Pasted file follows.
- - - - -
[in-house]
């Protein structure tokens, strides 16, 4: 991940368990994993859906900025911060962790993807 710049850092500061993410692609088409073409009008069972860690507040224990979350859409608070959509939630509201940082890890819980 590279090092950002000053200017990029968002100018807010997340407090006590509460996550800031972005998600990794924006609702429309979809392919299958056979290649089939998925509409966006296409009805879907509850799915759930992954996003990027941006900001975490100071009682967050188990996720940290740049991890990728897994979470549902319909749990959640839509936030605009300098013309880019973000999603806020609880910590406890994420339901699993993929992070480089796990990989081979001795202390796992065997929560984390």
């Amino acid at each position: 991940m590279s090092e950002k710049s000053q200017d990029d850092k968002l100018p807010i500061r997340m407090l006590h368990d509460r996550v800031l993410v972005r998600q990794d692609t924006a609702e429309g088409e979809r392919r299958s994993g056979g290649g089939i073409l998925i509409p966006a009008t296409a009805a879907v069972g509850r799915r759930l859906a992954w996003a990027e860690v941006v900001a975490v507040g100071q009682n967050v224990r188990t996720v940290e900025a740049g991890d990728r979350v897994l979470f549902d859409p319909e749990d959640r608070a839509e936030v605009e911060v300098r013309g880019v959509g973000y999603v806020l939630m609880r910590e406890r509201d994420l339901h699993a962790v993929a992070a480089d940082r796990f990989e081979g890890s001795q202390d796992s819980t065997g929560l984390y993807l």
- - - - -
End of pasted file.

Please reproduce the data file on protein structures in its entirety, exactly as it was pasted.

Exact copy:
[in-house]
């Protein structure tokens, strides 16, 4: 991940368990994993859906900025911060962790993807 710049850092500061993410692609088409073409009008069972860690507040224990979350859409608070959509939630509201940082890890819980 590279090092950002000053200017990029968002100018807010997340407090006590509460996550800031972005998600990794924006609702429309979809392919299958056979290649089939998925509409966006296409009805879907509850799915759930992954996003990027941006900001975490100071009682967050188990996720940290740049991890990728897994979470549902319909749990959640839509936030605009300098013309880019973000999603806020609880910590406890994420339901699993993929992070480089796990990989081979001795202390796992065997929560984390």
């Amino acid at each position: 991940m590279s090092e950002k710049s000053q200017d990029d850092k968002l100018p807010i500061r997340m407090l006590h368990d509460r996550v800031l993410v972005r998600q990794d692609t924006a609702e429309g088409e979809r392919r299958s994993g056979g290649g089939i073409l998925i509409p966006a009008t296409a009805a879907v069972g509850r799915r759930l859906a992954w996003a990027e860690v941006v900001a975490v507040g100071q009682n967050v224990r188990t996720v940290e900025a740049g991890d990728r979350v897994l979470f549902d859409p319909e749990d959640r608070a839509e936030v605009e911060v300098r013309g880019v959509g973000y999603v806020l939630m609880r910590e406890r509201d994420l339901h699993a962790v993929a992070a480089d940082r796990f990989e081979g890890s001795q202390d796992s819980t065997g929560l984390y993807l």